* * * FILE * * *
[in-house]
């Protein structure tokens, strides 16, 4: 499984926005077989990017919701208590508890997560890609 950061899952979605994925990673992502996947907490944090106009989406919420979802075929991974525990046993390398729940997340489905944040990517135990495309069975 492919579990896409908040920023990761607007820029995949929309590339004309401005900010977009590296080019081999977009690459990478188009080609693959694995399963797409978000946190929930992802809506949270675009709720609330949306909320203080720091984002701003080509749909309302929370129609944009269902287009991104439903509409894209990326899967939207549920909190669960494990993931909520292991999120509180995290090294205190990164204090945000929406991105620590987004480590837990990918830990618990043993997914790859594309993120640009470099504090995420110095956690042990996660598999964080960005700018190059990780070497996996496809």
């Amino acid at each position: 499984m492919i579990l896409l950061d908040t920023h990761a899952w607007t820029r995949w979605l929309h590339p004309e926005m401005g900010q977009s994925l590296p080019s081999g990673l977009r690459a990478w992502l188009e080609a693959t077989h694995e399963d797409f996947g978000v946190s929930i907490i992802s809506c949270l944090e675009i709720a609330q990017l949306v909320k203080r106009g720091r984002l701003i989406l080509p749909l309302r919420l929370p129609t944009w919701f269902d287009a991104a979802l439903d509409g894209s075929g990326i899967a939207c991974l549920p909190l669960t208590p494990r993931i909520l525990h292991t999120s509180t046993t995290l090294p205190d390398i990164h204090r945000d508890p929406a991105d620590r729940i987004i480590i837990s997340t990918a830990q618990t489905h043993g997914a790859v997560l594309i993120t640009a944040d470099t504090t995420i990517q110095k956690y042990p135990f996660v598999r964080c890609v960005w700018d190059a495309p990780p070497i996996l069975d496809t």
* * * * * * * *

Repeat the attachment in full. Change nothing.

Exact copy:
[in-house]
């Protein structure tokens, strides 16, 4: 499984926005077989990017919701208590508890997560890609 950061899952979605994925990673992502996947907490944090106009989406919420979802075929991974525990046993390398729940997340489905944040990517135990495309069975 492919579990896409908040920023990761607007820029995949929309590339004309401005900010977009590296080019081999977009690459990478188009080609693959694995399963797409978000946190929930992802809506949270675009709720609330949306909320203080720091984002701003080509749909309302929370129609944009269902287009991104439903509409894209990326899967939207549920909190669960494990993931909520292991999120509180995290090294205190990164204090945000929406991105620590987004480590837990990918830990618990043993997914790859594309993120640009470099504090995420110095956690042990996660598999964080960005700018190059990780070497996996496809």
């Amino acid at each position: 499984m492919i579990l896409l950061d908040t920023h990761a899952w607007t820029r995949w979605l929309h590339p004309e926005m401005g900010q977009s994925l590296p080019s081999g990673l977009r690459a990478w992502l188009e080609a693959t077989h694995e399963d797409f996947g978000v946190s929930i907490i992802s809506c949270l944090e675009i709720a609330q990017l949306v909320k203080r106009g720091r984002l701003i989406l080509p749909l309302r919420l929370p129609t944009w919701f269902d287009a991104a979802l439903d509409g894209s075929g990326i899967a939207c991974l549920p909190l669960t208590p494990r993931i909520l525990h292991t999120s509180t046993t995290l090294p205190d390398i990164h204090r945000d508890p929406a991105d620590r729940i987004i480590i837990s997340t990918a830990q618990t489905h043993g997914a790859v997560l594309i993120t640009a944040d470099t504090t995420i990517q110095k956690y042990p135990f996660v598999r964080c890609v960005w700018d190059a495309p990780p070497i996996l069975d496809t």